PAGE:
Begin typing your search above and press return to search.
Volume: 17 Issue: 5 October 2019


Afibrinogenemia Acquired by Liver Transplant

Liver transplant is a life-saving procedure in patients with end-stage liver disease. However, this procedure may be associated with transmission of various deficiencies of proteins synthesized by the liver. Factor I (fibrinogen) deficiency is one of the rare inherited coagulation disorders with an extremely low risk of transmission by liver transplant. We report a case of a patient with no inherited coagulation disorders but who demonstrated disturbance of fibrinogen after liver transplant. This case highlights the ever-present risk of donor-to-recipient disease transmission during transplant and emphasizes the difficulty in procuring organs from donors in which standard blood tests are insufficient to determine the likelihood of this event.

Key words : Blood coagulation disorders, Fibrinogen, Inherited transmission


The liver donor was a 34-year-old nullipara woman who was declared brain dead after spontaneous intracranial hemorrhage. Her past medical history was mainly unknown. The donor’s laboratory tests on admission showed prothrombin time of 17.3 seconds (normal range, 11-13 s), internationalized normalized ratio (INR) of 1.62, activated partial thromboplastin time of 32 seconds, and a normal platelet count, hemoglobin, and other routine tests. Ultrasonographic examination of the donor’s abdomen before organ procurement showed liver having normal parenchymal echogenicity without pathologic lesions. In addition, the donor’s pre-transplant biopsy did not reveal any pathologic findings, such as marked steatohepatitis, fibrosis, necrosis, or malignancy. Figure 1 shows histology of the liver taken by needle biopsy on the day of organ procurement.

The recipient was a 56-year-old man with end-stage liver disease secondary to hepatitis B. Model for End-Stage Liver Disease score was 29. Neither he nor his family reported a history of bleeding disorders. The patient underwent deceased-donor liver transplant in November 2014. Duration of the procedure was 6 hours, with total cold ischemic time of 189 minutes and total warm ischemic time of 52 minutes. There was no unusual bleeding during the operation. The total blood loss was 3.6 L. The patient was given 5 units of packed red blood cells and 8 units of fresh frozen plasma. The liver functioned well postoperatively, and the patient was extubated in the operating room. In the intensive care unit, the patient was maintained on tacrolimus-based immunosuppression therapy on postoperative day 1. He was given hepatitis B prophylaxis with hepatitis B immunoglobulin.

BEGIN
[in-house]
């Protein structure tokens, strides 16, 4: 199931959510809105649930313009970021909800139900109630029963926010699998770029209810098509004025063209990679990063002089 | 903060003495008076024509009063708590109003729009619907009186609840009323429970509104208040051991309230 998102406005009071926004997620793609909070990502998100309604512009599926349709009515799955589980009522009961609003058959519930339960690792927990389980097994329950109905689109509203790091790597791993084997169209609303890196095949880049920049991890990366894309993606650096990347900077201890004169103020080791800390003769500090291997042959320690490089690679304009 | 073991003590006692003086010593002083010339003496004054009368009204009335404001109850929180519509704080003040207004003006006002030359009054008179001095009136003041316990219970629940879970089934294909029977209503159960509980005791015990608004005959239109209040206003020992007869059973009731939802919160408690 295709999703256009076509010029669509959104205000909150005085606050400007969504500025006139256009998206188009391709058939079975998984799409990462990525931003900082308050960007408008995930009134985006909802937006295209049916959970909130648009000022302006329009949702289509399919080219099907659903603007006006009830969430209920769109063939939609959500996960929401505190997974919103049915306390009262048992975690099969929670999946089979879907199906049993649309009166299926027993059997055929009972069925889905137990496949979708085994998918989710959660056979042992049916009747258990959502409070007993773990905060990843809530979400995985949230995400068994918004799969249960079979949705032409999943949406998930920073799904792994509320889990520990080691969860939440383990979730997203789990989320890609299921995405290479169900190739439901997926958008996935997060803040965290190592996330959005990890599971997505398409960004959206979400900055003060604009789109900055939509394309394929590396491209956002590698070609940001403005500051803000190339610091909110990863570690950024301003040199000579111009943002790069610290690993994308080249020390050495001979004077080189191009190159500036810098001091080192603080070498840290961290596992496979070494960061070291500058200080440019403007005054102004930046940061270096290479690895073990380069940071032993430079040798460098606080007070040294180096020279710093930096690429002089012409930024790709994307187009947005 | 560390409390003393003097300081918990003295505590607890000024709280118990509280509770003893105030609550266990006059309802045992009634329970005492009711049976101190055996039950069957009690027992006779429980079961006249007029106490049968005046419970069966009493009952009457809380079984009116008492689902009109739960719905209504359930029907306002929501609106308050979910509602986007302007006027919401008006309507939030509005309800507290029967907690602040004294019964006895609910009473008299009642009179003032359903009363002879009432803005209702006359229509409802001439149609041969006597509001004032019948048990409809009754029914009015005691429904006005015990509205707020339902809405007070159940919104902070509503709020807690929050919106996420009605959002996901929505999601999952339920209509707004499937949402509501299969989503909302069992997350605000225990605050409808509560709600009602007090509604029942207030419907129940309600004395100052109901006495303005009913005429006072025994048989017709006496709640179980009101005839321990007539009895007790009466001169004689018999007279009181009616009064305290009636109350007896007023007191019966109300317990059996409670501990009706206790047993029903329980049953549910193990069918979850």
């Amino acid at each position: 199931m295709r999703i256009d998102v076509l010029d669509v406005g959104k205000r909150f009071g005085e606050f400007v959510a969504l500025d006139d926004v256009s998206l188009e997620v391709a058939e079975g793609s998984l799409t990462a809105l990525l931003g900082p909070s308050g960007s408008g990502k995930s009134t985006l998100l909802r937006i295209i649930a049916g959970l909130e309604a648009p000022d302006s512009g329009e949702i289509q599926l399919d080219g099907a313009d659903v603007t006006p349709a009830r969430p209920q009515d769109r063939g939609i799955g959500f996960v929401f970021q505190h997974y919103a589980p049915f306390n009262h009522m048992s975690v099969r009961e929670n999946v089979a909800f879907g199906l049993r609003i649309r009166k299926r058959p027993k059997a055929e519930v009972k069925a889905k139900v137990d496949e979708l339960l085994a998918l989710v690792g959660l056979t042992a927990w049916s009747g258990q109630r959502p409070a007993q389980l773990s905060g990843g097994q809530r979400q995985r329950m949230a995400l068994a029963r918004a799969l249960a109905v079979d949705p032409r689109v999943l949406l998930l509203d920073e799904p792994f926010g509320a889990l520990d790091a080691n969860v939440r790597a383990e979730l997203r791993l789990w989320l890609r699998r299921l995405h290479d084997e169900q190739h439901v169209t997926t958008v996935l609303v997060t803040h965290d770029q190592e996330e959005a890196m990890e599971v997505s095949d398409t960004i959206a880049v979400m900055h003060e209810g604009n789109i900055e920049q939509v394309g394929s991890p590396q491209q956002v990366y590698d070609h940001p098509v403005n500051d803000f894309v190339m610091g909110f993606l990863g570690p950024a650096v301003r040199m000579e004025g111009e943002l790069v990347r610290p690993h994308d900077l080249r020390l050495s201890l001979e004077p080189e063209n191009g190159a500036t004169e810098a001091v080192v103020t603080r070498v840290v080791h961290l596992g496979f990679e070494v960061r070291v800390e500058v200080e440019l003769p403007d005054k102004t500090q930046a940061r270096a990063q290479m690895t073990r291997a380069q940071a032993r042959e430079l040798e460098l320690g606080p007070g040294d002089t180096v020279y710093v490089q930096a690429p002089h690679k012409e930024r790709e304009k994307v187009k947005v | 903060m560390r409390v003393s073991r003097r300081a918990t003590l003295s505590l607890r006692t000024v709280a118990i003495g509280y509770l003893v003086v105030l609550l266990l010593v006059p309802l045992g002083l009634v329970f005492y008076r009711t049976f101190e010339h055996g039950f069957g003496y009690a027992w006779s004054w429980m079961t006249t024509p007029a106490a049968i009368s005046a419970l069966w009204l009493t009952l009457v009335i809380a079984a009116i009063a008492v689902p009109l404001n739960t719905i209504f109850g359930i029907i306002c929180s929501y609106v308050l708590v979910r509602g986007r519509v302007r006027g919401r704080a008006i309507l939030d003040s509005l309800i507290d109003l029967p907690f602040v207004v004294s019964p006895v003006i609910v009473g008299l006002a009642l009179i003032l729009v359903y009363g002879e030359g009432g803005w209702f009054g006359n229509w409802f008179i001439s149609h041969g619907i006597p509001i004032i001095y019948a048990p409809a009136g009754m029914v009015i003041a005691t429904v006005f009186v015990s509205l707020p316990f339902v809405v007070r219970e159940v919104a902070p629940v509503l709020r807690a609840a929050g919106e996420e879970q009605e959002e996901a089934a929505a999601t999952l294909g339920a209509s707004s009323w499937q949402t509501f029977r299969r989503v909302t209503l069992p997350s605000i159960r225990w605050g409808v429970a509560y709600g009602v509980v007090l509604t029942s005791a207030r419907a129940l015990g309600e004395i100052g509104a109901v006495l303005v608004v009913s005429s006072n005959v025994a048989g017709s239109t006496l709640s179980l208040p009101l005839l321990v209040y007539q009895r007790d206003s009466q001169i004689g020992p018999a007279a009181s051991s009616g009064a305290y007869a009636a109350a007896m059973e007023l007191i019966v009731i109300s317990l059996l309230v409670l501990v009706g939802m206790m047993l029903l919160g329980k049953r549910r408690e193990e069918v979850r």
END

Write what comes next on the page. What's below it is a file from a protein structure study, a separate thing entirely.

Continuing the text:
The coagulation profile on postoperative day 1, compared with the pretransplant findings, was at acceptable levels (partial thromboplastin time of 36 seconds, prothrombin time of 23.7 seconds, INR of 1.89, and platelet level of 74 × 109 L). However, postoperatively, the coagulation profile persistently fluctuated widely during the following days. An attempt was made to find the cause of this condition. Blood tests showed fibrinogen level of 2.058 μmol/L (70 mg/dL; reference range, 200-400 mg/dL), with other coagulation factor test results at normal ranges. The immunoreactive fibrinogen level in the plasma was low; therefore, a diagnosis of afibrinogenemia was made.

The patient was administered virally inactivated fibrinogen concentrate (human; Haemocomplettan P; CSL Behring, Marburg, Germany) intravenously at 1 g twice per week. Forty days after liver transplant, the patient was discharged with a prothrombin time of 19.3 seconds, activated partial thromboplastin time of 32 seconds, and INR of 1.62. Seventeen days later, the patient was admitted with severe swelling and a blue discoloration of his right hand. Figure 2 shows a view of the patient’s hand on readmission. A color Doppler ultrasonography of the hand was done, which did not show any venous thrombosis or arterial obstruction. The patient received a diagnosis of cellulitis and responded well to treatment with antibiotic therapy. During the 10 days of his hospitalization, he was given 10 units of fresh frozen plasma and 5 units of cryoprecipitate.

At about 10 months after transplant, the patient developed persistently abnormal serum amino-transferase levels. The hepatitis B viral load was undetectable on his quantitative real-time polymerase chain reaction test. A percutaneous liver biopsy was performed, confirming an episode of rejection of the graft, which responded to standard treatment with steroids. At present, the patient’s tests indicate good liver function. He has continued with fibrinogen concentrate treatment (1 g twice per week). His coagulation profile and fibrinogen level have remained within acceptable limits without any further coagulation problems. Figure 3 shows the results of the liver function tests and the coagulation profile after liver transplant.